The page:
Evangelicals and Catholics in Europe

Evangelicals and Catholics in Europe February 2, 2018

Christianity Today reported this week on a controversy among European Evangelicals about relations with the Roman Catholic Church. Thomas Schirrmacher and Thomas K. Johnson of the World Evangelical Alliance, responded with a defense of Evangelical collaboration and dialogue with Catholics.

Schirrmacher and Johnson note the difference between the Reformation and the present day: “The serious theological problems separating us from the Catholic Church today are different from those faced by the Reformation. For example, Catholic teachings on Mary pose a greater obstacle to Protestants today than during Luther’s time.” Some of the shifts in Catholicism are heartening: “To our overwhelming joy, we are discovering that many Roman Catholics now affirm justification by faith alone because they have read the Bible (and sometimes Martin Luther as well). ”

They are also aware of the unacknowledged diversity within the Catholic church: “We perceive a huge degree of diversity within the Catholic Church, to the extent that some senior Catholic leaders may not know the convictions of other senior Catholic leaders, and documents emerging from the Catholic Church may even contain unresolved disagreements among different parties within the Catholic Church. At the same time, the Roman Catholic emphasis on the unity of the church makes it much more difficult for Catholics than for evangelicals to openly acknowledge their differences of opinion. Therefore, it can be very hard to determine with certainty if a particular Catholic document is internally consistent, or if the authors of a Catholic statement fully acknowledge, even to themselves, the extent to which they may be departing from previous Catholic statements on that topic.”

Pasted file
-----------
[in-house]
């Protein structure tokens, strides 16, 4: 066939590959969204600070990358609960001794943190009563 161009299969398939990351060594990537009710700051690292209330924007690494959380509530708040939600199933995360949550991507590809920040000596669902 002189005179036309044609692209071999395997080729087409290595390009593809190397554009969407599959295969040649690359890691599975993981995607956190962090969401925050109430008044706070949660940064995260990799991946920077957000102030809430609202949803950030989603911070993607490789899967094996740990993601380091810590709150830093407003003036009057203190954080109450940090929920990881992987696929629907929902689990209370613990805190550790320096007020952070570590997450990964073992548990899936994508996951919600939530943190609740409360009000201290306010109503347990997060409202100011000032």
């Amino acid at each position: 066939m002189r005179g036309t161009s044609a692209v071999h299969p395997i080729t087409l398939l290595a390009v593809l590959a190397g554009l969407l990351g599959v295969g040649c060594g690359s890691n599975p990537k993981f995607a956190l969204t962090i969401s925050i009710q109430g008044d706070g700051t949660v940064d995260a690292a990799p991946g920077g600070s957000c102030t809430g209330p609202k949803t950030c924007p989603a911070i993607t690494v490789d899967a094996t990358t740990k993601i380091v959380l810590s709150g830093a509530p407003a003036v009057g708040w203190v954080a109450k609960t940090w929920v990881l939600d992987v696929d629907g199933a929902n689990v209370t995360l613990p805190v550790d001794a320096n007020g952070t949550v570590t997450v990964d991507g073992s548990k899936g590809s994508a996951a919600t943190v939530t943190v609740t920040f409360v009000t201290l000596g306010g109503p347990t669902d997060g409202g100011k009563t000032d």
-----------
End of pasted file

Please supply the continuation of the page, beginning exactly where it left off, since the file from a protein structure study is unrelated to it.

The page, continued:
Given its theology concerning the authority of the church “leaders of the Catholic Church have no way to formally change the positions laid down in their historic documents.” This means that “it is crucial to distinguish our dialogue with living representatives of the Catholic Church—and their position on many topics—from the official documents.” Practically, “any change has to start on the level of theologians and church leaders or even the Pope himself. All the positive changes that resulted from the Second Vatican Council occurred because of Catholic theologians and bishops and finally the Pope changing their mind.”

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